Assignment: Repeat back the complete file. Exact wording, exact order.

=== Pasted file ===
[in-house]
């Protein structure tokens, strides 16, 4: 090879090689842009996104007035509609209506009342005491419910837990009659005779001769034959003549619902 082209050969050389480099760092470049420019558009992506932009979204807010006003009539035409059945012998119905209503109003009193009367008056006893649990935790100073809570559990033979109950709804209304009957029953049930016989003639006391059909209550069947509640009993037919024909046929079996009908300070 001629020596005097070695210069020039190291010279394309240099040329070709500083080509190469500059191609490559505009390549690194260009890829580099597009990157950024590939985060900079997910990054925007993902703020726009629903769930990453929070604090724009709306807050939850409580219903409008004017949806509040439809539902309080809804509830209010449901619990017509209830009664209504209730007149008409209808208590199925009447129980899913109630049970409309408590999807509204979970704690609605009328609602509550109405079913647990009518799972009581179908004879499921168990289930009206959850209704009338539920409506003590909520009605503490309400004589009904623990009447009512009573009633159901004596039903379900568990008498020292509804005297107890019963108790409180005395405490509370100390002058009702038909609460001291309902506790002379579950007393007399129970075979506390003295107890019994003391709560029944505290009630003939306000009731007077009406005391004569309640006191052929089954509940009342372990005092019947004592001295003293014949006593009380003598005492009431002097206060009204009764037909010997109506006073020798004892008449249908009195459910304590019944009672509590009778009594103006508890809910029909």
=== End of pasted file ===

[in-house]
């Protein structure tokens, strides 16, 4: 090879090689842009996104007035509609209506009342005491419910837990009659005779001769034959003549619902 082209050969050389480099760092470049420019558009992506932009979204807010006003009539035409059945012998119905209503109003009193009367008056006893649990935790100073809570559990033979109950709804209304009957029953049930016989003639006391059909209550069947509640009993037919024909046929079996009908300070 001629020596005097070695210069020039190291010279394309240099040329070709500083080509190469500059191609490559505009390549690194260009890829580099597009990157950024590939985060900079997910990054925007993902703020726009629903769930990453929070604090724009709306807050939850409580219903409008004017949806509040439809539902309080809804509830209010449901619990017509209830009664209504209730007149008409209808208590199925009447129980899913109630049970409309408590999807509204979970704690609605009328609602509550109405079913647990009518799972009581179908004879499921168990289930009206959850209704009338539920409506003590909520009605503490309400004589009904623990009447009512009573009633159901004596039903379900568990008498020292509804005297107890019963108790409180005395405490509370100390002058009702038909609460001291309902506790002379579950007393007399129970075979506390003295107890019994003391709560029944505290009630003939306000009731007077009406005391004569309640006191052929089954509940009342372990005092019947004592001295003293014949006593009380003598005492009431002097206060009204009764037909010997109506006073020798004892008449249908009195459910304590019944009672509590009778009594103006508890809910029909």